Win a copy of Murach's Python Programming this week in the Jython/Python forum!
  • Post Reply Bookmark Topic Watch Topic
  • New Topic

Class Lock and Object Lock  RSS feed

 
Muralidhar Mandapati
Greenhorn
Posts: 23
  • Mark post as helpful
  • send pies
  • Quote
  • Report post to moderator
Dear All,

I am newbie to this threading concepts. Can someone explain how does the class lock differs in the object Lock.
All i knew is the if the static method in a class is synchronised then it acquires the class lock while the instance methods which are synchronised acquires object locks.

I assume that the class files which we do get as the result of the compilation of the jave files are class objects are used for the creation of instance object. Does this class lock implies that Other thread which are trying to create instances of this class would not be permitted until lock is acquired.

Please do correct me.. I am not aware of this ..

Thanks in advance,
Murali
[ November 26, 2004: Message edited by: Muralidhar Mandapati ]
 
Henry Wong
author
Sheriff
Posts: 22848
119
C++ Chrome Eclipse IDE Firefox Browser Java jQuery Linux VI Editor Windows
  • Mark post as helpful
  • send pies
  • Quote
  • Report post to moderator
Take this code...

SomeObject.synchronizedMethod();

If the method is not static, the object used as the lock is the "SomeObject" object. If the method is static, the object used as the lock is the "SomeObject.getClass()" object.

Since there is one Class object representing all of the classes of that type, it is perfect for static methods.

Henry
 
Muralidhar Mandapati
Greenhorn
Posts: 23
  • Mark post as helpful
  • send pies
  • Quote
  • Report post to moderator
Thanks Henry,
But i was wondering that does all the objects of the same class ( example different instances of the same classes ) return the same class object when we say
SomeObject.getClass();

Thanks and Regards
Murali
 
Stan James
(instanceof Sidekick)
Ranch Hand
Posts: 8791
  • Mark post as helpful
  • send pies
  • Quote
  • Report post to moderator
Yes, in a simple world they should all return the same object of a type extending Class. Things get more complex when you have multiple classloaders; each classloader will make a new instance.

Imagine the classloader reading a .class file off disk. It's getting a lot of information from the file and has to store it somewhere. In some object. Of some type. But multiple classloaders don't share, so they each make their own instances of the class data.

Man, no matter how many times I try to find a way to explian this it sounds like doubletalk ... Who's on first? Hope it made some sense.
 
Henry Wong
author
Sheriff
Posts: 22848
119
C++ Chrome Eclipse IDE Firefox Browser Java jQuery Linux VI Editor Windows
  • Mark post as helpful
  • send pies
  • Quote
  • Report post to moderator
Man, no matter how many times I try to find a way to explian this it sounds like doubletalk ...


When I am asked about this, particulary when asked in person... I sometimes add a recommendation...

I recommend avoiding it. I recommend creating an external object for explicit synchronization, instead of trying to remember which methods are static, which are not, and whether or not the method is actually a method of the class, or superclass, etc.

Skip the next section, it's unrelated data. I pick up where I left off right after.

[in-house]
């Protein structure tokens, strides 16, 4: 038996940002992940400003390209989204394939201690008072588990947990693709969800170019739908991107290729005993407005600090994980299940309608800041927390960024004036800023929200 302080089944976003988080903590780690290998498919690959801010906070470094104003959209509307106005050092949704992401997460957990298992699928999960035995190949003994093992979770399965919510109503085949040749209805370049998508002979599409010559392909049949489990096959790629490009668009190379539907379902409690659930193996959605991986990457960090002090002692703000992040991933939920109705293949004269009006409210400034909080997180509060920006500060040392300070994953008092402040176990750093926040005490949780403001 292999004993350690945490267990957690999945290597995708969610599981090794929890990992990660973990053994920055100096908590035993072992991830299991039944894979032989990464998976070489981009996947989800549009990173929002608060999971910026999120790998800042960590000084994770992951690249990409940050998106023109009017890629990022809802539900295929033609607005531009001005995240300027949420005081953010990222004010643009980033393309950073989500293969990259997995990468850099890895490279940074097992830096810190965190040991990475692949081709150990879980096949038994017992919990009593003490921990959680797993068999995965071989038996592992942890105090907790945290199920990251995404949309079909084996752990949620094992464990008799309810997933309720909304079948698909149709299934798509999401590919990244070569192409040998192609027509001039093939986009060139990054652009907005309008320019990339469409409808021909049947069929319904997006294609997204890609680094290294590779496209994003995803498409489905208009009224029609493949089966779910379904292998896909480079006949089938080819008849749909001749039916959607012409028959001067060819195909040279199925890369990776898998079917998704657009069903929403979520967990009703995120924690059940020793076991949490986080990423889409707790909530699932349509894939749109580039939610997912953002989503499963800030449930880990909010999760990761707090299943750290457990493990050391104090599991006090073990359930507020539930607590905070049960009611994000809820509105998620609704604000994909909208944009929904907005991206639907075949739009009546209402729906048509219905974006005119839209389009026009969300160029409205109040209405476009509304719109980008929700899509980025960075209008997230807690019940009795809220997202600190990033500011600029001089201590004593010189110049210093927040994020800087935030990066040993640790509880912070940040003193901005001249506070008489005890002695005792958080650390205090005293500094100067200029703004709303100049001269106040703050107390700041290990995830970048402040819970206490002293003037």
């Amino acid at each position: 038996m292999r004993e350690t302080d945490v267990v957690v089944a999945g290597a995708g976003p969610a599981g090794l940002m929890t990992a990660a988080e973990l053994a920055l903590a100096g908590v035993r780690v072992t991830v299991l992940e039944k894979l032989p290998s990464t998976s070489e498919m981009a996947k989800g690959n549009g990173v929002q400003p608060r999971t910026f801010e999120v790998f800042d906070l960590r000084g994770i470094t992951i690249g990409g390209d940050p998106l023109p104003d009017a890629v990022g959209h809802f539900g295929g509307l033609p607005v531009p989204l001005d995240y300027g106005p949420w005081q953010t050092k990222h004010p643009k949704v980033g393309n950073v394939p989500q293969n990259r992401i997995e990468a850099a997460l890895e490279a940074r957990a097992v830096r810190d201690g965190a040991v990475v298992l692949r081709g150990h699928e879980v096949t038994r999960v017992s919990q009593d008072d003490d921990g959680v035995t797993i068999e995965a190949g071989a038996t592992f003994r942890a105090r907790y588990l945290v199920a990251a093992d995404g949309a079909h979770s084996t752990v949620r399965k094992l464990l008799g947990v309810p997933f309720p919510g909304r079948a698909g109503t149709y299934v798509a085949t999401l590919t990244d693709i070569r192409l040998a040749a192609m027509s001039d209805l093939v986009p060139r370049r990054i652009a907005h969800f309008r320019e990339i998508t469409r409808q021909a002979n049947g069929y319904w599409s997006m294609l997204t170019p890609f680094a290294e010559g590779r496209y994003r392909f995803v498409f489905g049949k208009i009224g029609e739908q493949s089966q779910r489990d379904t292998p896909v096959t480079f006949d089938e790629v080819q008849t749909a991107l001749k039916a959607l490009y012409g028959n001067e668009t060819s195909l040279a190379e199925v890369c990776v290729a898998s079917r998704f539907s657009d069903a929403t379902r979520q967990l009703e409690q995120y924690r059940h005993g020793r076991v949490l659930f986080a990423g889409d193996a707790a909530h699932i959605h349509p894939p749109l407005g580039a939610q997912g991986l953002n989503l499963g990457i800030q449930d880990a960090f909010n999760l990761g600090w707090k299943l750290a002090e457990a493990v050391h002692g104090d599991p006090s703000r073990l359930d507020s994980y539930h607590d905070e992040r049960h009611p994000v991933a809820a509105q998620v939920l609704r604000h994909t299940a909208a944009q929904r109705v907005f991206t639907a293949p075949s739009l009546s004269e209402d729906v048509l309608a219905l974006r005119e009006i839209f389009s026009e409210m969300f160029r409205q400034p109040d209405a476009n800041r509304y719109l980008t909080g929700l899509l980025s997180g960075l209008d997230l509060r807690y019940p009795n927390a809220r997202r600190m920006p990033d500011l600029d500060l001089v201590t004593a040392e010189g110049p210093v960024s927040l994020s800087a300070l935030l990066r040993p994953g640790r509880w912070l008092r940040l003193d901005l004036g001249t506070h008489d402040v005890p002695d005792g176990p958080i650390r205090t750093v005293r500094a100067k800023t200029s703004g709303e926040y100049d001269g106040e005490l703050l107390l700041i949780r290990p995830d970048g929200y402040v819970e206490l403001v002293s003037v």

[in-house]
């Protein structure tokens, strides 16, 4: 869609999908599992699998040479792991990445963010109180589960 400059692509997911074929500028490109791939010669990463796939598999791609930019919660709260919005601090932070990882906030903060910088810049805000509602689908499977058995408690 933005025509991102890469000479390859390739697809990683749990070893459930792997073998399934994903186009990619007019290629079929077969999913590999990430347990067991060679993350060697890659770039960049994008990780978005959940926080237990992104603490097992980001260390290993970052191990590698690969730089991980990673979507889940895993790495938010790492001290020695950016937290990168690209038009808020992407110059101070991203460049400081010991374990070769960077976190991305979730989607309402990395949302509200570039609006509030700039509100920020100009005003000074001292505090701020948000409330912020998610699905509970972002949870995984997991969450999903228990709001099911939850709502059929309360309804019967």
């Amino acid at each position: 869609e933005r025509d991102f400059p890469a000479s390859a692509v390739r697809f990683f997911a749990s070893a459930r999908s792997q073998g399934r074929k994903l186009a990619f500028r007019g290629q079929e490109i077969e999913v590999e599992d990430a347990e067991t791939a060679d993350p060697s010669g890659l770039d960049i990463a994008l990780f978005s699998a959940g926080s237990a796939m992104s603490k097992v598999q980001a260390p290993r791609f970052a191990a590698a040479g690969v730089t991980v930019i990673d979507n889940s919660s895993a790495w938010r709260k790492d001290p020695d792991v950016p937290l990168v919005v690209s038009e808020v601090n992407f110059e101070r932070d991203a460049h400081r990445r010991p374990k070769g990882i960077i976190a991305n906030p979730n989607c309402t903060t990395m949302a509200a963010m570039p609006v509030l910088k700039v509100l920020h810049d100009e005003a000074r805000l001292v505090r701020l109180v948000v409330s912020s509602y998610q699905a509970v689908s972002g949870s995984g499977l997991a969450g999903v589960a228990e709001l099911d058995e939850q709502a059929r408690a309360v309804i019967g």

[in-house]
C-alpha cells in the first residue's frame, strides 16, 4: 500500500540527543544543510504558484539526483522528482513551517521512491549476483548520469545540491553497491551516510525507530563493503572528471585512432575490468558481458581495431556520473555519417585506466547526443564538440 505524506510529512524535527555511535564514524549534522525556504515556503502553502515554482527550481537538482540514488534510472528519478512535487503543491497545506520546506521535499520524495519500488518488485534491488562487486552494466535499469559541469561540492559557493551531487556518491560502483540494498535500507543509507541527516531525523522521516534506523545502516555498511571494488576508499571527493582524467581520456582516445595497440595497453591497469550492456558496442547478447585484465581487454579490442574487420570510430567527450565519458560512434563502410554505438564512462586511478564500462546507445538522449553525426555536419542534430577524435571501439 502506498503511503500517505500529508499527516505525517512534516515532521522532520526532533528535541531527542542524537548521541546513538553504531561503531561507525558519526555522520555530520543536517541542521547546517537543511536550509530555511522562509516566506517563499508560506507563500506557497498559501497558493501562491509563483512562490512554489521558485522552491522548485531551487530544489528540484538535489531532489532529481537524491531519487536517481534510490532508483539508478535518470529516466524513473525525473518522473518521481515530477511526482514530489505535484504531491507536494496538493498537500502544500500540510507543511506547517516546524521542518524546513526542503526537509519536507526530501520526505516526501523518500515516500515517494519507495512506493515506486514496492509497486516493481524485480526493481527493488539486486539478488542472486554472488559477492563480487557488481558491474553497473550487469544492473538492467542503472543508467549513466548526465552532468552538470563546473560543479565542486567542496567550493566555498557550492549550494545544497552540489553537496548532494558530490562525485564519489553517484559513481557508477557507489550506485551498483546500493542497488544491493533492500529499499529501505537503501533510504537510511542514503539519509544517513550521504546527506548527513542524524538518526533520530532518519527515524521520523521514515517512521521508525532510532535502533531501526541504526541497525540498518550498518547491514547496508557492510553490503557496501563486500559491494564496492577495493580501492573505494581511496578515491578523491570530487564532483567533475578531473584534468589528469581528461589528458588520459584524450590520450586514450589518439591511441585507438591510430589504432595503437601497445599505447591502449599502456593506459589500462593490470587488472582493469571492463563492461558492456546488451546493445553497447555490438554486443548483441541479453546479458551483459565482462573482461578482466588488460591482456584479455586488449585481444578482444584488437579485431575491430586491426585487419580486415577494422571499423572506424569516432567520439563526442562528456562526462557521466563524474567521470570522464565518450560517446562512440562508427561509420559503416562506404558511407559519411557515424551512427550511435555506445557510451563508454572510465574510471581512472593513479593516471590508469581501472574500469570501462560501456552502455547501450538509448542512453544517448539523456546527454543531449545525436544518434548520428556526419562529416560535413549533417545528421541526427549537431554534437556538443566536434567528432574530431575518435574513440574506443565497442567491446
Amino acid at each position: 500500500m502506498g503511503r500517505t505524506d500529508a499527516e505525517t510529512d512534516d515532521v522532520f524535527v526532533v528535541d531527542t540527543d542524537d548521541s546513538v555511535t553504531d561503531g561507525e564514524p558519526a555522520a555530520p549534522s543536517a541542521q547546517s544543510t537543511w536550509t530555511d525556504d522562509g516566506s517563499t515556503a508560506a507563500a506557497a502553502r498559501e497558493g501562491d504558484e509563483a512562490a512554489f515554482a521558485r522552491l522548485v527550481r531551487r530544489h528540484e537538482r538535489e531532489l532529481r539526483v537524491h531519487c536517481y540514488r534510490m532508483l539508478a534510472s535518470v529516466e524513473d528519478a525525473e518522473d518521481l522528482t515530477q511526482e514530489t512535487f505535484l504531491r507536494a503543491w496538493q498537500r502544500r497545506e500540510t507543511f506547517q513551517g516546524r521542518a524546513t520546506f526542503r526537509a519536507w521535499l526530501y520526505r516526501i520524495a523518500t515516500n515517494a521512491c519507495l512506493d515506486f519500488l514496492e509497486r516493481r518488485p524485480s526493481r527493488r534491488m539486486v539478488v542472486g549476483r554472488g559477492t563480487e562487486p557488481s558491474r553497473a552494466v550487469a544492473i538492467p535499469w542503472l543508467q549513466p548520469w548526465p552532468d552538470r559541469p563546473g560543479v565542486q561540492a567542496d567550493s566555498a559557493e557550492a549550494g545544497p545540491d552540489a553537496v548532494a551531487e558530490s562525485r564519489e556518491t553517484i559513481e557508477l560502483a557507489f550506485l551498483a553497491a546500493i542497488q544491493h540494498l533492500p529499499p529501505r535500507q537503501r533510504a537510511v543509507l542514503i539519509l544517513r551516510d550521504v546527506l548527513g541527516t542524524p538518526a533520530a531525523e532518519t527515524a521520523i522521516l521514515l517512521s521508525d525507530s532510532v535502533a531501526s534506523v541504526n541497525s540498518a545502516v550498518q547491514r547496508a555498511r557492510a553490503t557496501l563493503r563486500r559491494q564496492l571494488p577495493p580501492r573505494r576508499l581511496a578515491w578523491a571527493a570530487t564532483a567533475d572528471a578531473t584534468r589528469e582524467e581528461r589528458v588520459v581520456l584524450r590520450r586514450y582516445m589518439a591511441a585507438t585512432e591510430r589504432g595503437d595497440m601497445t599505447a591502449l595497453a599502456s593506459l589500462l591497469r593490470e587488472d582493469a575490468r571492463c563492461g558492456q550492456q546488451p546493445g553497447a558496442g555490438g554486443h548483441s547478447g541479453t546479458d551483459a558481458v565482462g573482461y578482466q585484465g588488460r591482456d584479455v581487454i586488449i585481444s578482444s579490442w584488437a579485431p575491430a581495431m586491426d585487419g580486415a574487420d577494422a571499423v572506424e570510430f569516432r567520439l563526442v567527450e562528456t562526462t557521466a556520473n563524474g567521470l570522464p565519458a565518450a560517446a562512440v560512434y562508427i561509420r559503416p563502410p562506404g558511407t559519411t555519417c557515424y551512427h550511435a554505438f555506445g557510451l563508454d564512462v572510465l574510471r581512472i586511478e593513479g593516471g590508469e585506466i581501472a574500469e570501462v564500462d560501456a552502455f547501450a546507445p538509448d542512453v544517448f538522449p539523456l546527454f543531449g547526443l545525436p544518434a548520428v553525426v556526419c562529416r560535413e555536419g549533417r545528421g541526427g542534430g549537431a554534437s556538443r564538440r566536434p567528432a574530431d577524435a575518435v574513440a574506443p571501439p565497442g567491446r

After all, it is better to build a locking mechanism that works for your algorithm, than to modify your algorithm to fit into a default mechanism that is sometimes confusing.

Henry
[ November 26, 2004: Message edited by: Henry Wong ]
 
Mr. C Lamont Gilbert
Ranch Hand
Posts: 1170
Eclipse IDE Hibernate Ubuntu
  • Mark post as helpful
  • send pies
  • Quote
  • Report post to moderator
Originally posted by Henry Wong:


When I am asked about this, particulary when asked in person... I sometimes add a recommendation...

I recommend avoiding it. I recommend creating an external object for explicit synchronization, instead of trying to remember which methods are static, which are not, and whether or not the method is actually a method of the class, or superclass, etc.

After all, it is better to build a locking mechanism that works for your algorithm, than to modify your algorithm to fit into a default mechanism that is sometimes confusing.

Henry

[ November 26, 2004: Message edited by: Henry Wong ]



Here here!

I fully endorse always using objects created specifically for locking purposes as your lock objects, and I fully encourage you to never use the keyword synchronized on the method level!

To the point of the original question, the class lock is an object lock. Each class that is loaded has an object in memory that represents the class itself as opposed to an instance of the class. That object is returned when you say this.getClass(); That is the object which is locked on during static method locks. The substitute for this which I endorse is instead using a static reference to a variable as your lock object.


There is a difference between the Thread class, and a thread. The Thread class creates a thread, but they are not at all the same thing.

Also note that "lock" is sort of a misnomer because it does not prevent anything. You have to respect it. How you use it determines the scope of its effect.
 
It is sorta covered in the JavaRanch Style Guide.
  • Post Reply Bookmark Topic Watch Topic
  • New Topic
Boost this thread!